I’m back…..

Well I’m back.  It’s been a while.  Nearly a year in fact.

I will now use the old cliche that ‘life got in the way’ but illness and time has a way of not playing fair… and so here I am.  I hope to be able to add reasonably regular content this time around.  I will also attempt some half decent stories every now and again.

I have my good friend Jo to thank for bringing me back from the writing dead.  She has started her own blog and I don’t want to be outdone.  So thank you Jo.  I hope to be critiquing your blazing good foray into legendary writing status in the near future.

For the record it has been a nearly interesting 12 months in parts.  I’m still soldiering on with my MT work and making a half-decent attempt at pegging doctors’ and their linguistic idiosyncrasies.  I fear I will never reach the great heights of MT elitism but I’m earning a regular income and that has got to account for something.  I’m not aspiring to great levels, simply because I would like to have a life and health restrictions limit me to part-time MT semi elitism only.

In the meantime I will be finding at least one or two days per week to jot down my thoughts and process the flickerings of literary creative goop bouncing around between my ears.

Stay tuned….

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MT trenches revisited, again.

Another week in the MT trenches is now over and done with and I can hear the collective sigh of relief from various family members as I toss my leg over the armrest of my favourite TV-viewing armchair.escape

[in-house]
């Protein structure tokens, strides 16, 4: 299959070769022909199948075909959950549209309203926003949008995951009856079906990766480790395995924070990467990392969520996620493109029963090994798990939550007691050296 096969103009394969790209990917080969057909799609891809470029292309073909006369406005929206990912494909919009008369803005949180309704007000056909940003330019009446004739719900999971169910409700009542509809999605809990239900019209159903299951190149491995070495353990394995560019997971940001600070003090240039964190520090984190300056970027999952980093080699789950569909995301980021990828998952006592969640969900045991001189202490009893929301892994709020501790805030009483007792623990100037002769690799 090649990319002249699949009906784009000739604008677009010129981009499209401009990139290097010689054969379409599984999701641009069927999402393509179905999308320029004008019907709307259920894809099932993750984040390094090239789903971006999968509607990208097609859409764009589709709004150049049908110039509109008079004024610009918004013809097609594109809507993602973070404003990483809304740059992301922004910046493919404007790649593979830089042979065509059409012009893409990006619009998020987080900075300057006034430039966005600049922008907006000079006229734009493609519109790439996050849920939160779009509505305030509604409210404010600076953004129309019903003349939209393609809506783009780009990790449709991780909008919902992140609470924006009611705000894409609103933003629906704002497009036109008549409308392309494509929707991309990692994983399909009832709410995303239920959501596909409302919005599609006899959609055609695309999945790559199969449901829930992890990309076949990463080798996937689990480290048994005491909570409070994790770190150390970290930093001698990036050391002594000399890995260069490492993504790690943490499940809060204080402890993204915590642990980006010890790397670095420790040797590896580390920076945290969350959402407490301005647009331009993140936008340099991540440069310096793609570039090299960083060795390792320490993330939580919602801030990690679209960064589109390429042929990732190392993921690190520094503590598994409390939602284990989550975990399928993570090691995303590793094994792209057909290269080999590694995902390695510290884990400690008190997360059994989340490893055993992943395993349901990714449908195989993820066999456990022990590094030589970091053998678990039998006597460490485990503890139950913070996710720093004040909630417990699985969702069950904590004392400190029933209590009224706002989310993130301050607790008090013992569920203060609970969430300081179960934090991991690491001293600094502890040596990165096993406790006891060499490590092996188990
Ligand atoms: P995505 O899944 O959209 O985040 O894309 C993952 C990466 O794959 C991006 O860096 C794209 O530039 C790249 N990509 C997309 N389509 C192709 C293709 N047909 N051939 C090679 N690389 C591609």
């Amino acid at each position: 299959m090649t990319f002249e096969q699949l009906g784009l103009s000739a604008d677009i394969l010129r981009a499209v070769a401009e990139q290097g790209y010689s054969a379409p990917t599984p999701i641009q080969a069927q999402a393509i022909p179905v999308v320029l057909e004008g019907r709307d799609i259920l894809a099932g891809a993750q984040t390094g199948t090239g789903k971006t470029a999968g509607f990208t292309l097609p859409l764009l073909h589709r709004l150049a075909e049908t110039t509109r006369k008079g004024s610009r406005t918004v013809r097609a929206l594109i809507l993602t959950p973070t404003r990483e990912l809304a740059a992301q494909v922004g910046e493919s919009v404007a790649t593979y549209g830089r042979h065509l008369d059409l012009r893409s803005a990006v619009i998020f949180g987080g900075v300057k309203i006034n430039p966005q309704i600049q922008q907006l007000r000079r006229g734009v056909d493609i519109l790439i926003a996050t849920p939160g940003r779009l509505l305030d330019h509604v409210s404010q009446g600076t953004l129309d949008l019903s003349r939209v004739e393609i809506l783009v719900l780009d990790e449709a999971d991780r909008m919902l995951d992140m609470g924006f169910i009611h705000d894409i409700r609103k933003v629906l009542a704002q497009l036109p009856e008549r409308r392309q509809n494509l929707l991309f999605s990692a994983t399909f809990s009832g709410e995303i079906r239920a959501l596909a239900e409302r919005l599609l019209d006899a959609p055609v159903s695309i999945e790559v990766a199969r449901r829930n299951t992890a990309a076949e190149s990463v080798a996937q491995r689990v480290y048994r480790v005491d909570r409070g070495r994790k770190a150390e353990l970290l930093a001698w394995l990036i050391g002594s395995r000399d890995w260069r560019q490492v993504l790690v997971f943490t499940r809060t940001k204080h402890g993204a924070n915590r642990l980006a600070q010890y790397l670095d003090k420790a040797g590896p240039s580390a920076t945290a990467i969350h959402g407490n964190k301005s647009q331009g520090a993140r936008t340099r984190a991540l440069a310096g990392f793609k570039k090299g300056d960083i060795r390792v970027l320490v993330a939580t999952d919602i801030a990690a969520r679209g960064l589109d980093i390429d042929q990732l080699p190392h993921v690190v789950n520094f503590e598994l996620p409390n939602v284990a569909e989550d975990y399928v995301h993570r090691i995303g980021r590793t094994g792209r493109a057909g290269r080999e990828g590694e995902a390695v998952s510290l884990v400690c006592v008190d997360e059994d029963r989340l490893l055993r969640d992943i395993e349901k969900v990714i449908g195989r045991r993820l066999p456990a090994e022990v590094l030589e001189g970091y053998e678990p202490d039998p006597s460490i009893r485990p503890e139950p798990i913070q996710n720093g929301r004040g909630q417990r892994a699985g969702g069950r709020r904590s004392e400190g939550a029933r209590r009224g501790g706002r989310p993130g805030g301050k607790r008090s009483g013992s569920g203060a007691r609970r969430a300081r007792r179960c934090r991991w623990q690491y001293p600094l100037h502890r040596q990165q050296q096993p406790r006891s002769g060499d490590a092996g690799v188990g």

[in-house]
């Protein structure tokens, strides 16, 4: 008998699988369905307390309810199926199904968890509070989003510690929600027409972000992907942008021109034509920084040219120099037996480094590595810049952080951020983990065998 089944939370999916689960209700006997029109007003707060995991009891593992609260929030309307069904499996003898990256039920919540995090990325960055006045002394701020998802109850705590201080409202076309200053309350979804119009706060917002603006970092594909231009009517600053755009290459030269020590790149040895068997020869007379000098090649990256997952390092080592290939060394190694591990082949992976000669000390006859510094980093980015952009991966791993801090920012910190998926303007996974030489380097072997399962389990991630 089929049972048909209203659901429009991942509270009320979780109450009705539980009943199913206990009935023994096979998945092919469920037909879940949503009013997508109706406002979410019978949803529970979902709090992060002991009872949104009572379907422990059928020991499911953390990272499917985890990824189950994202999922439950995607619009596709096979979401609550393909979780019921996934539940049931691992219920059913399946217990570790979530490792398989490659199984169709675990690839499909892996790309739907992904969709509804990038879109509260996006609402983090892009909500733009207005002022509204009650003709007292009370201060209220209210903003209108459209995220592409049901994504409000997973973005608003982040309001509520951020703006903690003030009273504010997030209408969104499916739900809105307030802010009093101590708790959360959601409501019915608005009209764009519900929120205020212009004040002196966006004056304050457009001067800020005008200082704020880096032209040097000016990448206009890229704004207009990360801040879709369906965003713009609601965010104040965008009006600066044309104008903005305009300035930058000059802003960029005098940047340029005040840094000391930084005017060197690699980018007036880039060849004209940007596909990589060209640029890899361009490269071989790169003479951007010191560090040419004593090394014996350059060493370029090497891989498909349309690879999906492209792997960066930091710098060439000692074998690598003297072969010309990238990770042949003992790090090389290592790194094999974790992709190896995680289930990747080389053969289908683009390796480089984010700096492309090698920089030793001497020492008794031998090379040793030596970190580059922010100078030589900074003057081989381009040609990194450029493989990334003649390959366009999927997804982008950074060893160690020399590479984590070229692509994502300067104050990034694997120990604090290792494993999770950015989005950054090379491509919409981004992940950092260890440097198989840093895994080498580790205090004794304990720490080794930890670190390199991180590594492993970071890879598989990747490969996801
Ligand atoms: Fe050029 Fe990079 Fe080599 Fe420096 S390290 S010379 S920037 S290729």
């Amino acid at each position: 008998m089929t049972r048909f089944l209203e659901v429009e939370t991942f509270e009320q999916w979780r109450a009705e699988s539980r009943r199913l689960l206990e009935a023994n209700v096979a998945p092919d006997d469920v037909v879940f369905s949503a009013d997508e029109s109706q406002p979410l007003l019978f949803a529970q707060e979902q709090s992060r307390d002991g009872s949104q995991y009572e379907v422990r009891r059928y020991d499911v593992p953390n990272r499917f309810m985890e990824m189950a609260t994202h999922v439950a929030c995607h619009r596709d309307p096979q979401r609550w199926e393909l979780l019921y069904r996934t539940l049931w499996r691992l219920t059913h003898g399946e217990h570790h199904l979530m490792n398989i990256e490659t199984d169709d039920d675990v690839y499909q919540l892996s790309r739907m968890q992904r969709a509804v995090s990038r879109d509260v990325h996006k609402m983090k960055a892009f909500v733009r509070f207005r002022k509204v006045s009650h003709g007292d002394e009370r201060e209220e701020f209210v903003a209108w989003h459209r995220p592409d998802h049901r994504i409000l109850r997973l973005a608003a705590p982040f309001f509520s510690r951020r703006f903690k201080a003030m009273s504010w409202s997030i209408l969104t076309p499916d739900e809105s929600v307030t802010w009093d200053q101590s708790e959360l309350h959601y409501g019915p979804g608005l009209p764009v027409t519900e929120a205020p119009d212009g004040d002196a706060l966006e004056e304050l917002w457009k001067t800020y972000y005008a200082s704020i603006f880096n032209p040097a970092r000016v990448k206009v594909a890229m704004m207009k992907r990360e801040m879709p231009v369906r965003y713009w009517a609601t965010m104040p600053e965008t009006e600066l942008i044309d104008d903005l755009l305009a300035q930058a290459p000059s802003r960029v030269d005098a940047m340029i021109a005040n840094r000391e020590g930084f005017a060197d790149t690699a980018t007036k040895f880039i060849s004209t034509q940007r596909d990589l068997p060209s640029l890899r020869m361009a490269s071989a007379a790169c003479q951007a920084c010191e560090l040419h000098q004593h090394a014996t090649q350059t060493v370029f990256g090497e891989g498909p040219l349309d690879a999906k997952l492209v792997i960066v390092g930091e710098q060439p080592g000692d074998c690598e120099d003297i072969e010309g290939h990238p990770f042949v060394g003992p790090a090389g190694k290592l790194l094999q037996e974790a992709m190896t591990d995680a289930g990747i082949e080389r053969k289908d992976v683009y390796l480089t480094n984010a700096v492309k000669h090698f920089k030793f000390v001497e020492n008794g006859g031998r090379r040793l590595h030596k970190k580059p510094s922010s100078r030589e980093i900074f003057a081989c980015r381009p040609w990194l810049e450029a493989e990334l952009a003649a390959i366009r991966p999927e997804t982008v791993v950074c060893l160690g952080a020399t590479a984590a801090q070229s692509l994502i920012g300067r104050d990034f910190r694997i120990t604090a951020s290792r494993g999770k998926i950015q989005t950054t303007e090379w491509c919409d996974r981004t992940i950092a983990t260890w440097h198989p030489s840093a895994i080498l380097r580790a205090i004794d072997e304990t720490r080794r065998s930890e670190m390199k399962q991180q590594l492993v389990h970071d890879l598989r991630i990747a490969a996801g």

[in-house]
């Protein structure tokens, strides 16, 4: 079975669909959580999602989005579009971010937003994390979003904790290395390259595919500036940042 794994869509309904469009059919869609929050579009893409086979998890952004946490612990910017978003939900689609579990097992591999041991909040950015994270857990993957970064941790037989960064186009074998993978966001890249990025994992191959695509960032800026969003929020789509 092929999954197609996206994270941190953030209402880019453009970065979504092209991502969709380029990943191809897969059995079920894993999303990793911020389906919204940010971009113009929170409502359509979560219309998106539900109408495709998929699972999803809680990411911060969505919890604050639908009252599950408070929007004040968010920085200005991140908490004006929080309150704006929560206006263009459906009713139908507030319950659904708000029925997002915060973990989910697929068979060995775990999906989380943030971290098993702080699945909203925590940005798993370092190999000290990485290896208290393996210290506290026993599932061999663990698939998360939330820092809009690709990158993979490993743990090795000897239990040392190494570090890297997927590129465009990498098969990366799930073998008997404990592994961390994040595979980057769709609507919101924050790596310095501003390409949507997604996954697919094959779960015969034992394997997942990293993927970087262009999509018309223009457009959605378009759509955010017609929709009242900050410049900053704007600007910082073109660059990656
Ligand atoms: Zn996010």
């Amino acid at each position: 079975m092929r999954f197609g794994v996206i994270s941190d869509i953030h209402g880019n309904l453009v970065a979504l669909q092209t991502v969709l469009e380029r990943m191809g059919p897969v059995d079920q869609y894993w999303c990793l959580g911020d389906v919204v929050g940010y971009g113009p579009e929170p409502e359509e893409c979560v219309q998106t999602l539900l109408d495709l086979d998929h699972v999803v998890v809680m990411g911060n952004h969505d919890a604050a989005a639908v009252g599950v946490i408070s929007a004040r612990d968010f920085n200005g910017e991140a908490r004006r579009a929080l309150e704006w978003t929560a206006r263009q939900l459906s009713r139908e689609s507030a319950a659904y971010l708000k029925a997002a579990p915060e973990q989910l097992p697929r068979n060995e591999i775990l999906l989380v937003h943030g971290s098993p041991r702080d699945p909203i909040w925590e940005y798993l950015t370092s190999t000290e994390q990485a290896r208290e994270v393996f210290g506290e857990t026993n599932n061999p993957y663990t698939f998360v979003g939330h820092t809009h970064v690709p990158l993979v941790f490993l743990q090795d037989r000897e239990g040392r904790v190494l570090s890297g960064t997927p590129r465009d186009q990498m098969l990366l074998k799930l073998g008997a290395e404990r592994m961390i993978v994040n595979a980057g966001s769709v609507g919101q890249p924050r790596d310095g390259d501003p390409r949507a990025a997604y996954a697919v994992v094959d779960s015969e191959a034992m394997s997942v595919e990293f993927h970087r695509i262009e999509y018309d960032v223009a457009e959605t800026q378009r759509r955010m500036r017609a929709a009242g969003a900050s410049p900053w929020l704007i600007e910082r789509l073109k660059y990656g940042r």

It was a rabid week of ranting, swearing, head-banging and turning blue as I threw a few tanties over a succession of misdirected English-second-language medical experts trying to twist an English phrase or two to suit themselves and the diagnosis at hand.

I have seen more new, unexplained and non-existent medical materialisations in the last 5 days than in my 10 years in the medical industry and there were times when I had to restrain myself from adding a few creative phrases of my own to the comments box regarding the sufferings of the end user – me – in this instance.

One mumbling, stumbling so-called expert got so fed up with himself, he shouted the ‘f’ word into the microphone, and my ear, four times in quick succession as he tried to reformat one sentence three times and then gave up, berating himself for his stupidity.  On the entertain-o-meter,  however, I did give him an 11 out of 10, despite his shortcomings, with a 100% rating for inspired personality insight.

My ire, unfortunately, increased towards the end of that same day after tapping away furiously at my keyboard for what had been a marathon episode of stuttering only to have the transcribee stop in mid-stutter to take a phone call of even more epic proportions without stopping the recording.  It was just as well I was not being paid by the minute and it was also just as well I was discreet, as the content of the now stutter-free conversation was worthy of a pornographic link of it’s own on another blog.